The RPS study is an academic, peer-reviewed research report intended for public consumption. The bulk of data for our RPS analysis comes from the federal Energy Information Administration (EIA), which is considered the most reliable data publicly available.

How is your research funded?

The Institute of Political Economy receives funding from a variety of sources including individuals, foundations, corporations, and government grants. Our research process is the same, regardless of the funder or topic of our research. Organizations who provide funding, for this or any of our studies, are completely walled-off from the research and the process for the study’s completion. Funding sources do not provide input into how the study is conducted or what conclusions are reached. Our researchers and their teams come up with their own projects and follow a strict focus on empirical, straightforward academic research of the highest quality.

What is your publication process?

Utah State University’s Institute of Political Economy develops questions and ideas that are relevant to the public and policymakers. These questions and ideas are tested according to academic rigor using both time-tested and innovative methodologies. In order to achieve the greatest accuracy and insight, the methods are peer-reviewed and fact checked for accuracy. Our research is intended to be timely and responsive to current issues and trends.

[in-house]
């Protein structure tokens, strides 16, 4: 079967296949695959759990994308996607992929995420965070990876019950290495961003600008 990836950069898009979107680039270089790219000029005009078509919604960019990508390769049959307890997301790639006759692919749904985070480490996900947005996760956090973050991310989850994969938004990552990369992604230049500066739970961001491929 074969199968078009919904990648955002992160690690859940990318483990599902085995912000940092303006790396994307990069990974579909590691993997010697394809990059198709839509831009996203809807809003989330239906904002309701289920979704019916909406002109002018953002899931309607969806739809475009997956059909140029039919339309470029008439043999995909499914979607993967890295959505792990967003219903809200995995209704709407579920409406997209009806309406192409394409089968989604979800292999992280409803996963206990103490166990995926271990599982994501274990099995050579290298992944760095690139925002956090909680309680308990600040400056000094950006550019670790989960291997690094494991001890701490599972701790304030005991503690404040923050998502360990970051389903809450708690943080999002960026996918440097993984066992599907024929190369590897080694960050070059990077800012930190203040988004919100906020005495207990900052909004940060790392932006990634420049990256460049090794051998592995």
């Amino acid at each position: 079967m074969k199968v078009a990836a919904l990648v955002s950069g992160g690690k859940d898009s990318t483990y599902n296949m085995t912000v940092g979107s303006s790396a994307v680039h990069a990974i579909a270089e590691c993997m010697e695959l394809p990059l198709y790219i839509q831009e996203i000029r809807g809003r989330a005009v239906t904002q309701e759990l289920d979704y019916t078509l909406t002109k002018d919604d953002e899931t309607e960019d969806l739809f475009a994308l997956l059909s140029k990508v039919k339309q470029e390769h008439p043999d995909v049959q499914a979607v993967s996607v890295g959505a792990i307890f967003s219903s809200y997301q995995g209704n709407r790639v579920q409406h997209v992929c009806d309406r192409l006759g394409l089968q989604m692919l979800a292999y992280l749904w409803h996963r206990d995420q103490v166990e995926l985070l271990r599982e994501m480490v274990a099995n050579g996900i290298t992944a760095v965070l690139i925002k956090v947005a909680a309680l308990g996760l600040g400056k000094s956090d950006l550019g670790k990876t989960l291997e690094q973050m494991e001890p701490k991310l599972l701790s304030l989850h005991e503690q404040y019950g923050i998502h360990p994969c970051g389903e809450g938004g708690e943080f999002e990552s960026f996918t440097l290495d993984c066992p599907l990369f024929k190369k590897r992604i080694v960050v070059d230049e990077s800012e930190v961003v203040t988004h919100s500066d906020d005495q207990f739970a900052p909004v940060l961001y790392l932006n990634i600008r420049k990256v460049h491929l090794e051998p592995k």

What are the major takeaways of the RPS studies?

The RPS study findings utilize an innovative method of analysis originally developed by the Federal Reserve Bank of Philadelphia. Through econometric analysis and modeling, the methodology isolates the effects of policy mandates like RPS and outputs general impacts. Our findings show that states with RPS have a significantly higher set of negative economic impacts than states without RPS. Specifically, our research shows that across RPS states, industrial production (measured by electricity sales) is greater than a 13% decline. Additionally, real personal income declines in RPS states by almost 4 percent.

What is the Institute of Political Economy (IPE)?

Originally founded by Professor Randy Simmons at Utah State University, The Institute of Political Economy is a research and policy analysis center. IPE has grown to include several scholars interested the intersections between free markets, natural resources, public lands, and energy. Scholars also working with IPE include Dr. Chris Fawson, Dr. Ryan Yonk, and a variety of other professors and experts with expertise in our core areas.

When your first RPS study on the State of Kansas released, and then North Carolina and Ohio afterwards, the wind-industry trade group, AWEA, and others like the Sierra Club, said your methodology was flawed, is that true?